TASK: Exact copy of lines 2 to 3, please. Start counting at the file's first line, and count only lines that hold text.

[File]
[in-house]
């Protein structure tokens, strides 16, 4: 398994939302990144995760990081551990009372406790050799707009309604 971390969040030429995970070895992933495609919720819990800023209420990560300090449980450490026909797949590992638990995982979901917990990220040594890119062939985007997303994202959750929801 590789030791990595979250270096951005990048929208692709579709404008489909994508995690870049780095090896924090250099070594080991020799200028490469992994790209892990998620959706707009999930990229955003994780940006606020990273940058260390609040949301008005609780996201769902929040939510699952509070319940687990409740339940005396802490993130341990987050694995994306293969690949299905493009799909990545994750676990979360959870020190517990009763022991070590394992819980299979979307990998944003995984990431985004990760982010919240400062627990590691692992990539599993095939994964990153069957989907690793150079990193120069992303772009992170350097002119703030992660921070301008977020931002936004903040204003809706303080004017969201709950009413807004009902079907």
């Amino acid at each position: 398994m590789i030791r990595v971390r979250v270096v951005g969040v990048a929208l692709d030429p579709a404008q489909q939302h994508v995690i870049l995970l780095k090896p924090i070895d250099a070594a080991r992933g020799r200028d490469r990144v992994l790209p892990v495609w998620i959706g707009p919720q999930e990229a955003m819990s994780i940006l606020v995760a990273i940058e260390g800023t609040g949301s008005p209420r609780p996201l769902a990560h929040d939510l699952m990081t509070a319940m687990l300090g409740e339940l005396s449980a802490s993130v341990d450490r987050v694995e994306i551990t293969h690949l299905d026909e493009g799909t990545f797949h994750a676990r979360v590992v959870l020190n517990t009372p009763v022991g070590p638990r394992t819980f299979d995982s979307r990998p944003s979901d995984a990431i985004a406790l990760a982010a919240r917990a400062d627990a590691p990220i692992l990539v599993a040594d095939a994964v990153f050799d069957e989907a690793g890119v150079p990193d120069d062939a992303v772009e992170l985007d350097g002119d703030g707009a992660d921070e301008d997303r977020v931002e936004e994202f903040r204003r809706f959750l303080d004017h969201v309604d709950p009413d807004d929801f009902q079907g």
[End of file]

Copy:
């Protein structure tokens, strides 16, 4: 398994939302990144995760990081551990009372406790050799707009309604 971390969040030429995970070895992933495609919720819990800023209420990560300090449980450490026909797949590992638990995982979901917990990220040594890119062939985007997303994202959750929801 590789030791990595979250270096951005990048929208692709579709404008489909994508995690870049780095090896924090250099070594080991020799200028490469992994790209892990998620959706707009999930990229955003994780940006606020990273940058260390609040949301008005609780996201769902929040939510699952509070319940687990409740339940005396802490993130341990987050694995994306293969690949299905493009799909990545994750676990979360959870020190517990009763022991070590394992819980299979979307990998944003995984990431985004990760982010919240400062627990590691692992990539599993095939994964990153069957989907690793150079990193120069992303772009992170350097002119703030992660921070301008977020931002936004903040204003809706303080004017969201709950009413807004009902079907």
């Amino acid at each position: 398994m590789i030791r990595v971390r979250v270096v951005g969040v990048a929208l692709d030429p579709a404008q489909q939302h994508v995690i870049l995970l780095k090896p924090i070895d250099a070594a080991r992933g020799r200028d490469r990144v992994l790209p892990v495609w998620i959706g707009p919720q999930e990229a955003m819990s994780i940006l606020v995760a990273i940058e260390g800023t609040g949301s008005p209420r609780p996201l769902a990560h929040d939510l699952m990081t509070a319940m687990l300090g409740e339940l005396s449980a802490s993130v341990d450490r987050v694995e994306i551990t293969h690949l299905d026909e493009g799909t990545f797949h994750a676990r979360v590992v959870l020190n517990t009372p009763v022991g070590p638990r394992t819980f299979d995982s979307r990998p944003s979901d995984a990431i985004a406790l990760a982010a919240r917990a400062d627990a590691p990220i692992l990539v599993a040594d095939a994964v990153f050799d069957e989907a690793g890119v150079p990193d120069d062939a992303v772009e992170l985007d350097g002119d703030g707009a992660d921070e301008d997303r977020v931002e936004e994202f903040r204003r809706f959750l303080d004017h969201v309604d709950p009413d807004d929801f009902q079907g």